Tag Archives: reintroduction

Can we bring vultures back to Thailand?

(Authors: Dr. Boripat Siriaroonrat and Kaset Sutasha; Photo: Lip Kee; )

It’s the most dramatic bird decline ever recorded – faster even than those that robbed our planet of the Passenger Pigeon Ectopistes migratorius or the Dodo Raphus cucullatus. Since the 1990s, a staggering 99% of the vulture population in Asia have disappeared – a drop from several million to just a few thousand.

As a result of these steep declines, four species of Asian vulture – White-rumped Vulture Gyps bengalensis, Red-headed Vulture Sarcogyps calvus, Slender-billed Vulture Gyps tenuirostris and Indian Vulture Gyps indicus – are now assessed as being Critically Endangered – the highest threat category of all, and a status that indicates that if we do not continue to act, they will disappear from Asia’s skies within our lifetimes.

The main driver for the decline of vultures on the Indian subcontinent is well-publicised – the use of the veterinary drug Diclofenac to control pain and muscle fatigue in sick and aging cattle. Unfortunately, the drug proved lethal to vultures, who were unwittingly killed in large numbers in South Asia when they feasted on the poisoned carcasses of cattle who were left out in the open to die by herders.

Fortunately, the use of Diclofenac is now banned in India, Nepal and Pakistan, and thanks to the introduction of initiatives such as Safe Zones (areas in which threats are controlled within a 100kn radius, allowing viable populations to develop), vulture numbers are now finally stabilising on the Indian subcontinent. But why have vultures all but disappeared from other parts of Asia where Diclofenac isn’t an issue – as just as importantly, can we bring them back?

In Thailand, as in other parts of South-East Asia, Diclofenac isn’t an issue for vultures. Although the drug is widely available in pharmacies, it comes in cream and tablet forms, and is intended for human use – not for cattle. Despite this, the situation for vultures is even worse than it is in India – although two migratory species Cinereous Vulture Aegypius monachus and Himalayan Griffon Gyps himalayensis, can still be spotted every winter, all three of the species that were once resident in the country (Red-headed Vulture White-rumped Vulture and Slender-billed Vulture) are now extinct in Thailand.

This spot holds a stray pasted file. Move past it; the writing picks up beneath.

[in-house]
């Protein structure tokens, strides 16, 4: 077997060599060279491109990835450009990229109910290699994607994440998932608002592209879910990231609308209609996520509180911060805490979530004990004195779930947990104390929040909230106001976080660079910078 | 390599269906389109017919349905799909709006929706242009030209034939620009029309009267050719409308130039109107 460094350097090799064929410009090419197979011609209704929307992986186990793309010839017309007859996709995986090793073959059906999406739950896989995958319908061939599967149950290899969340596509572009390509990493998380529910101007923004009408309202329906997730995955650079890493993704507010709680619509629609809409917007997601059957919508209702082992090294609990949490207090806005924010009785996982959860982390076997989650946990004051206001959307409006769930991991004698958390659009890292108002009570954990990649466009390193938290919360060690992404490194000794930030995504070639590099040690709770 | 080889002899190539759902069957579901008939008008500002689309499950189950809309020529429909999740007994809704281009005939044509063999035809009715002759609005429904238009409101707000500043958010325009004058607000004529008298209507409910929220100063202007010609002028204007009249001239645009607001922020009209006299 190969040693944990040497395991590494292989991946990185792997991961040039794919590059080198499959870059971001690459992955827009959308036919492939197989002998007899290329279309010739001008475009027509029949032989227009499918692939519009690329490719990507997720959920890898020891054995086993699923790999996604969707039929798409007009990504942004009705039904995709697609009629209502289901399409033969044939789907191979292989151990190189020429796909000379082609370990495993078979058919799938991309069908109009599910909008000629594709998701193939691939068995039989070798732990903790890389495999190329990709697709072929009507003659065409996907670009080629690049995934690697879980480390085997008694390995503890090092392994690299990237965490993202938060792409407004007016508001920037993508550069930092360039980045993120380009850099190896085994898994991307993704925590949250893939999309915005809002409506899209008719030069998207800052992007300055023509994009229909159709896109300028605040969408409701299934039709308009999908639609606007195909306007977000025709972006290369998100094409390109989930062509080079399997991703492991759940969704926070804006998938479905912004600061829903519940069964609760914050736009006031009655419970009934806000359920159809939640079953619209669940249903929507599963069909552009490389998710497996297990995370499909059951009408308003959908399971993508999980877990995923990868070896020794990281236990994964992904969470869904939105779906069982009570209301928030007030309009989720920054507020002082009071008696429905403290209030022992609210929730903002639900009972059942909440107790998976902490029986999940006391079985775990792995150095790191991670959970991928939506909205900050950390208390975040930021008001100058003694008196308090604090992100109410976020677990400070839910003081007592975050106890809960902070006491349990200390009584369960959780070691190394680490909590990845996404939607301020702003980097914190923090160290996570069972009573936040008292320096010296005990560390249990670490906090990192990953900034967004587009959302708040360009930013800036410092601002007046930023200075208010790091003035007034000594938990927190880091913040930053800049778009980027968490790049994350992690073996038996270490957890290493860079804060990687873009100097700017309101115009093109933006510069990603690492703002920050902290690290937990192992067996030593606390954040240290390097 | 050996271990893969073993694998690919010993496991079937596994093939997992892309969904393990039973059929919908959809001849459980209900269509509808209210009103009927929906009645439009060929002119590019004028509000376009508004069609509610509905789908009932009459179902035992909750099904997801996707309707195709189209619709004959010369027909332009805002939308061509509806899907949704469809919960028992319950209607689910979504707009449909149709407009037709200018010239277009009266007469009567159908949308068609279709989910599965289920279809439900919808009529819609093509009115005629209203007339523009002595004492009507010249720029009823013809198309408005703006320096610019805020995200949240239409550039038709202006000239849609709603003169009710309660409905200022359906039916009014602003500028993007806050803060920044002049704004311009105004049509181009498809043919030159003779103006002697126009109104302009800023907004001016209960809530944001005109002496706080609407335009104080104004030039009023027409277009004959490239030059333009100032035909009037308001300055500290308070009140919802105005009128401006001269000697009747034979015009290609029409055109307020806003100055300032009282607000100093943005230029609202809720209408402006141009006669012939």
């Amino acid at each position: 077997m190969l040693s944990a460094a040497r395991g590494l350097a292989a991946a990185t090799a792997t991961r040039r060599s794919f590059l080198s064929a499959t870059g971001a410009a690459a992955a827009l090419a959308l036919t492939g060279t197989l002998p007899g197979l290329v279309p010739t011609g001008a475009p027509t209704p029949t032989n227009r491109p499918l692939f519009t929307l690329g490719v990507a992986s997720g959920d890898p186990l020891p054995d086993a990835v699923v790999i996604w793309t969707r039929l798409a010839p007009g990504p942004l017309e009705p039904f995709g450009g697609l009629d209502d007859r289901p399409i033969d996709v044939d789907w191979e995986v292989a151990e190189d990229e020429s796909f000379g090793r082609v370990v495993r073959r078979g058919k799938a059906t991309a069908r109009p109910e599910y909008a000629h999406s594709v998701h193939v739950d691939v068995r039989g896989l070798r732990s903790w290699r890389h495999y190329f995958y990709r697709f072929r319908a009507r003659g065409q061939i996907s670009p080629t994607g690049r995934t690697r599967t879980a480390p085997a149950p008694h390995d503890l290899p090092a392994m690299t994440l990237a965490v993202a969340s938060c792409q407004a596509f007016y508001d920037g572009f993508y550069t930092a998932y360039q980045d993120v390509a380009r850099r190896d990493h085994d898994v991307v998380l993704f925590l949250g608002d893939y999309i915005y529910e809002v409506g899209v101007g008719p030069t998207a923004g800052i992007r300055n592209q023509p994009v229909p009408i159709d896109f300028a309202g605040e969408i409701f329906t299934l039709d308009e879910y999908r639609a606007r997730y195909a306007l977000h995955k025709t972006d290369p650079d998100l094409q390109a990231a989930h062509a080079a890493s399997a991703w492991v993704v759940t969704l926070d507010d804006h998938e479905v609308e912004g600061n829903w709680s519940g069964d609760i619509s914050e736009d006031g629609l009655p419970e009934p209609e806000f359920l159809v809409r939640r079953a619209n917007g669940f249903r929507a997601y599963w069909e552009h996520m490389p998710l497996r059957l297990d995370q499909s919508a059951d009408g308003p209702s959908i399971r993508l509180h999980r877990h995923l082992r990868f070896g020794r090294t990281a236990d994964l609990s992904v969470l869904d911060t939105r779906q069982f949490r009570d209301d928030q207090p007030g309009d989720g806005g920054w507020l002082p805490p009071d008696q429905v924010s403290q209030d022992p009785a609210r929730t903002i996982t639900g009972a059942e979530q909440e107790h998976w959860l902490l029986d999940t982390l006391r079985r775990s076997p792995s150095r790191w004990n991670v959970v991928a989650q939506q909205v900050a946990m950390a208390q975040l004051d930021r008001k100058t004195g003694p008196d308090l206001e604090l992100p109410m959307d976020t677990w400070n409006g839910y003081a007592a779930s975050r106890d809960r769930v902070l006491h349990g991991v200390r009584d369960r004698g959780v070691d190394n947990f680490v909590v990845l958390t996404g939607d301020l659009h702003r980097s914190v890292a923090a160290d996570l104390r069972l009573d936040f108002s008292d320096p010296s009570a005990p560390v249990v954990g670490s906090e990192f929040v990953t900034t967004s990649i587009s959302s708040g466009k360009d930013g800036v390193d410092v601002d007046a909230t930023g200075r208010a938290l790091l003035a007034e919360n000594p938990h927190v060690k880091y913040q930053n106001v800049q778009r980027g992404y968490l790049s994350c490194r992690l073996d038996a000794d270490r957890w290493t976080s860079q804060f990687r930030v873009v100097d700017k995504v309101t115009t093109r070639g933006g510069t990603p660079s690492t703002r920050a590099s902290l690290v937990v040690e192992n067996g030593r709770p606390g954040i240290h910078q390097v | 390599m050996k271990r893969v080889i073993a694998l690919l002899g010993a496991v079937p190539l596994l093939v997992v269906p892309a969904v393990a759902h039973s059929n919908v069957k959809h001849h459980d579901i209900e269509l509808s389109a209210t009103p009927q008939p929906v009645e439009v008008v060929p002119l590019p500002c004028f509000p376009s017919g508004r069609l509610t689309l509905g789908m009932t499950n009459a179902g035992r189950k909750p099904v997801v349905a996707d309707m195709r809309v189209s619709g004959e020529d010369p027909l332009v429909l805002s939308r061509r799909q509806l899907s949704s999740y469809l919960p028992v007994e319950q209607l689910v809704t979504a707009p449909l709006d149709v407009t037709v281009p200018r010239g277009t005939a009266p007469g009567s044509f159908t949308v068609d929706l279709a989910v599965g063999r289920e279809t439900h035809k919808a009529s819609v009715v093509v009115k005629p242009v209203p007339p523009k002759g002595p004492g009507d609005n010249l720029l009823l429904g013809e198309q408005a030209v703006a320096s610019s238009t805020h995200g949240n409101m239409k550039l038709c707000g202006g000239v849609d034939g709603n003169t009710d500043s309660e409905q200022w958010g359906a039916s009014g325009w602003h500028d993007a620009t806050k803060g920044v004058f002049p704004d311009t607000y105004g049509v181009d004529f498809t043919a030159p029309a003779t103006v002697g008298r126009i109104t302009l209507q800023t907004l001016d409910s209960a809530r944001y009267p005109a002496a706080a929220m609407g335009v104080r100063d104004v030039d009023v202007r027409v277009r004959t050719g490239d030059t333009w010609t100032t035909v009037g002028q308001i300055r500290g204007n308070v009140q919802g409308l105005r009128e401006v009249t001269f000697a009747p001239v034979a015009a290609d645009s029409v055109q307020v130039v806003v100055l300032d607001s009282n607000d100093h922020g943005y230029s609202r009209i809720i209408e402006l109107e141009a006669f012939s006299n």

Of the three, the Red-headed Vulture was the most abundant and could be found right in the center of Bangkok until the late 1960s-early 1970s, when burials were not widely practiced and dead bodies were left in the open waiting to be burned.  A cholera outbreak in Bangkok in the 19th Century is immortalised by sculptures of vultures feeding on corpses at the Golden Mountain (Wat Saket), which are still standing for us to see today even if the birds themselves are not. Vultures took advantage of the dead bodies until the modernization of the country in the 20th Century.  With cemeteries now becoming normal practice, vultures have struggled in the face of the reduced food availability

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California Condors Could Soon Soar Above the Redwoods Again Thanks to One Local Tribe

(Tyler Hayden; March 7, 2017)

For more than a decade the Yurok Tribe has been pushing to reintroduce the culturally significant bird to Northern California. Now, supported by scientific research and a host of agencies and organizations, a plan is taking shape.

More than a century has passed since our continent’s largest land bird soared among the world’s tallest trees. The last California Condor of the Pacific Northwest was shot and killed sometime between 1890 and 1910 in a tiny town outside Redwood National Park. Glass-eyed and dusty, the bird is mounted at the nearby Clarke Historical Museum in Eureka.

Not far from Eureka, along the same stretch of California coastline, the Yurok tribe calls home an area around the Klamath River, which meanders from Southern Oregon into Northern California. Like their ancestors, the Yurok still build sweathouses from fallen redwoods and fish the river for salmon. But the tribe aches to be reunited with prey-go-neesh—their ancestral name for the condor. “To us, he is the king of the sky,” says tribe chairman Thomas P. O’Rourke, Sr. “His absence is a hole in our hearts.”

The Yurok believe that when the creator was designing the world, he asked each animal spirit to contribute a prayer in song; the gangly yet graceful condor crooned a song more beautiful than any before it. Today, despite the birds’ decades of absence, tribal dancers wearing condor feathers handed down through generations chant his name during their annual renewal ceremonies.

To reclaim this missing piece of their cultural landscape, Yurok elders voted in 2003 to reintroduce condors to their lands. For a group of native people with limited funds, it was a bold and rare move. But the decision, O’Rourke says, was an easy one for the 5,000-member tribe, the largest in California. “No world can function and stay in balance until it is whole,” he says.

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